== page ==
He acquired fame throughout the American Colonies for his bravery during the French and Indian War and because of his dashing appearance leading his volunteer troops, he was given the nickname, "Yankee Doodle". He was the inspiration for the patriotic song.
Colonal Fitch was a distinguished officer during the French and Indian War at Crown Point, the Battle of Beauport, and Cape Breton, Louisiana and during the American Revolution. He led his hastily recruited volunteers to reinforce General William Johnson against the enemies at Ticonderoga and Crown Point in 1755. The well-dressed Colonel Fitch in his fine, gentleman’s clothes and his raggedly dressed, but victorious soldiers inspired the famous song and the nickname, "Yankees" for Americans.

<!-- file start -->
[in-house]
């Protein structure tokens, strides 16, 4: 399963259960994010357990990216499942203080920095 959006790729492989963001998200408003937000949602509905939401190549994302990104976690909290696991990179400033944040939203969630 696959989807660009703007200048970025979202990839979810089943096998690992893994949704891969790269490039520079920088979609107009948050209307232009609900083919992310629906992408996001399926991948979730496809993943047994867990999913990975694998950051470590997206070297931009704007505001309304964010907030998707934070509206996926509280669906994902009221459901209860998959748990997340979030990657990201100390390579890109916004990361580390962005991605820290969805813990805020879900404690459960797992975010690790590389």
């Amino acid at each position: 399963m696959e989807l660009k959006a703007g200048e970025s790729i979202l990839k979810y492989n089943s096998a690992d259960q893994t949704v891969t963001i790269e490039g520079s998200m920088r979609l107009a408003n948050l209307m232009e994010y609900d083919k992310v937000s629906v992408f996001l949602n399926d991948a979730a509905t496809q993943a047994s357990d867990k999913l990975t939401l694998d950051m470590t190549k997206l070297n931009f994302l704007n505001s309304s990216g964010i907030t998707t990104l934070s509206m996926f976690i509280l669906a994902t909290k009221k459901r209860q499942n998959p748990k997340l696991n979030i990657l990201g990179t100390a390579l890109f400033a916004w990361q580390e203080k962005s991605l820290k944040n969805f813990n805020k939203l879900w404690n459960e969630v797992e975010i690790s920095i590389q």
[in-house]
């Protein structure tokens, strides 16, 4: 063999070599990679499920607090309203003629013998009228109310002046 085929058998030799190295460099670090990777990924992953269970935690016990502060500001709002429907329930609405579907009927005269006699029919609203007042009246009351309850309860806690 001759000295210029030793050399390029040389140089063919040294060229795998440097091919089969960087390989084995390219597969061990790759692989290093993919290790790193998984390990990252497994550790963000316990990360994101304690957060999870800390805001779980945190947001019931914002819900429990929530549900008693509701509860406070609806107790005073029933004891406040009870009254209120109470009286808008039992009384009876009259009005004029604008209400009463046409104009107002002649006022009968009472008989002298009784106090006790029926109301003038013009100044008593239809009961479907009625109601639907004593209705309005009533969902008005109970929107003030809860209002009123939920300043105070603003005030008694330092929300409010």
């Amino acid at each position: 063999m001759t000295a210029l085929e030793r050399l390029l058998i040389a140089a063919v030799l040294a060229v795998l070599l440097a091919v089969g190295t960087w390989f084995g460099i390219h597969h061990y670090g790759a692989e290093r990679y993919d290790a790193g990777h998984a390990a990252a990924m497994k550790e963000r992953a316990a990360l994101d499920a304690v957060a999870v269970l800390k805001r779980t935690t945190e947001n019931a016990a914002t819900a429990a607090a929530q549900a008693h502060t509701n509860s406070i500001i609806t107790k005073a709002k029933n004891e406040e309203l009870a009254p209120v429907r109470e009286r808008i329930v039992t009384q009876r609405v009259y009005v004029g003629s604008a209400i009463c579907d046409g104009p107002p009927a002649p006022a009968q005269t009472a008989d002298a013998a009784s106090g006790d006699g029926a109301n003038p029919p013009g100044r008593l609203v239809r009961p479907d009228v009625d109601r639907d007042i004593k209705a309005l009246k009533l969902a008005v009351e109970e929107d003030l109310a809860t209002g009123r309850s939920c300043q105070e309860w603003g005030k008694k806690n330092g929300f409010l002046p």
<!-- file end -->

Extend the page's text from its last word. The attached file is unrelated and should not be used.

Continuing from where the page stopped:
During the Revolutionary War, he was one of the chief American commanders at Norwalk, Connecticut. He commanded a regiment of Fairfield County militia and reinforced Washington in the summer of 1776. He and his regiment were with General Wooster at Rye, New York during the winter of 1776-1777.
When British troops attacked Norwalk on July 11, 1779, Colonel Fitch's militia wrecked havoc on the British troops. The British set the town on fire destroying most of the homes. Colonel Fitch’s home was set on fire but extinguished before it was totally destroyed.
Colonial Fitch’s grandfather was my 7th great grandfather. His father, Governor Fitch’s sister, Elizabeth and her husband, Joshua Raymond were my 6th great grandparents.
Colonial Thomas Fitch married Sarah St. John on April 28, 1763 in Norwich, Connecticut. They had no children but Colonial Thomas Fitch will live on and not be forgotten through the song he inspired.
So, now you know the truth and the real man behind the legend of Yankee Doodle.